In 1849 the Treaty of Lahore was signed. A 10 year old boy, who also happened to be the Maharaja of Punjab, lost his kingdom to the British government and a very special diamond to Queen Victoria.
The then Governor General of India, Earl Dalhousie, played a central role in obtaining the diamond. Once the treaty had been signed, he wrote to a friend declaring, “I had now caught my hare.”
Dalhousie believed, having captured one of the East’s most venerated gems, he was going to be a hero of the Empire.
When news spread of the Kohinoor’s arrival in Southampton, Britain was gripped. People clamoured to see what was, at the time, the largest diamond in world.
The first opportunity for people to see it was at the Great Exhibition. There was a great rush, but the crowds left disappointed. Newspapers reported that it didn’t really sparkle. It was overrated.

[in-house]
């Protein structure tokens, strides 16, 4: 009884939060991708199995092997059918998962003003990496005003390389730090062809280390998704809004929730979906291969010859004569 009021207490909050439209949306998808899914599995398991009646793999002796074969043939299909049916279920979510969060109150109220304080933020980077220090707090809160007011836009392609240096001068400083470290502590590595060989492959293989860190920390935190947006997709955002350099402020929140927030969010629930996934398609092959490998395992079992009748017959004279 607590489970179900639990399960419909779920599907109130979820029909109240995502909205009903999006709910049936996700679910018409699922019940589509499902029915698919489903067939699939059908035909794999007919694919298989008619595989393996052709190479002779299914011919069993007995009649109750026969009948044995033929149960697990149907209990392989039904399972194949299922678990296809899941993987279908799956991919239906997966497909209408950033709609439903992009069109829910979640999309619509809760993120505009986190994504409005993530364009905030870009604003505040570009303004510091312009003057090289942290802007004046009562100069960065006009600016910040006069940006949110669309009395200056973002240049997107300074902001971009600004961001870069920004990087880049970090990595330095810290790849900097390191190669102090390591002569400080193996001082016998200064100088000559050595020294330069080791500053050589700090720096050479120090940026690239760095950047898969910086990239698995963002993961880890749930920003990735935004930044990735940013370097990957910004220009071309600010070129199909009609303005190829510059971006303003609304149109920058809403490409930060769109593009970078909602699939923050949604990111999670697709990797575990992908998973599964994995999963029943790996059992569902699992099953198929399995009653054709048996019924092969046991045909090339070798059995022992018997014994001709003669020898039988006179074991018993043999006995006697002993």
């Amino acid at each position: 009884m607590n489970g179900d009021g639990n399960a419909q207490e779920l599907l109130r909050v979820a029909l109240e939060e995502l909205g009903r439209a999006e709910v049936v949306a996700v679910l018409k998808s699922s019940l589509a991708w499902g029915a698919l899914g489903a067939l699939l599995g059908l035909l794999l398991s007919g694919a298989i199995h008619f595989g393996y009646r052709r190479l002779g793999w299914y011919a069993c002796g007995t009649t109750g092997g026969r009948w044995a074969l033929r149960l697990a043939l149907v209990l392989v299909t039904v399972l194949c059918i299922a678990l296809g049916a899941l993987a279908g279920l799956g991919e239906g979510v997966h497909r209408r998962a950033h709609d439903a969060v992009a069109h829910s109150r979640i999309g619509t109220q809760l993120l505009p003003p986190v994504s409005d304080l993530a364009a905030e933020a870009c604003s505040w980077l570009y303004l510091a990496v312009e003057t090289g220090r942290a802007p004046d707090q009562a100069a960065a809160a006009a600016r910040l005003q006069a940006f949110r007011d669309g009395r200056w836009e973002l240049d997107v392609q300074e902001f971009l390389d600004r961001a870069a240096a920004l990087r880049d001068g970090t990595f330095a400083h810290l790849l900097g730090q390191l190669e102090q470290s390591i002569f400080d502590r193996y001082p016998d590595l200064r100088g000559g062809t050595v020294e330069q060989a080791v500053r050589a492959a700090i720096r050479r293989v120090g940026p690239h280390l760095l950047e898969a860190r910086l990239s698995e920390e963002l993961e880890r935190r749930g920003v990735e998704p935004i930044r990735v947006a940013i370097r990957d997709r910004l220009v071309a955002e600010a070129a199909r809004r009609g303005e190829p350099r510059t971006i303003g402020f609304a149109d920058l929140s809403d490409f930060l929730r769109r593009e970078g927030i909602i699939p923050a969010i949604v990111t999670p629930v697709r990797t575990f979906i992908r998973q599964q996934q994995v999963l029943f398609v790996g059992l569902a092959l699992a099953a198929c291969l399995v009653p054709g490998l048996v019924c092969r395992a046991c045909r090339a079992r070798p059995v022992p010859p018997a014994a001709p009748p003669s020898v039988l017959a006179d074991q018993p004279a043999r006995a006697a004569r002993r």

A lot work went into fixing Dalhousie’s gift.
First, the organisers cut off all natural light to the diamond and shone lamps upon it at specific angles. Reports came back that although its lustre was much improved, visiting the Kohinoor was a hot, close and arduous visit. Some viewers fainted.
It was then decided that the diamond be cut. In the process it lost almost half of its size, but it shone like never before. At last the diamond was fulfilled its promise. It went on to be set into jewellery and has sat in the crowns of three different queens.
What did Dalhousie get wrong? He misunderstood his market. In the East, the fashion with precious gems was to leave them as natural as possible so you could appreciate the beauty of nature’s creation. In the west cutting and polishing gems to bring out their lustre was the thing. It was about getting the most sparkle.
Dalhousie was mesmerised by his product, but he ignored the audience. They weren’t impressed. It’s an instructive lesson: he failed to understand his market so even the world’s largest diamond did not impress.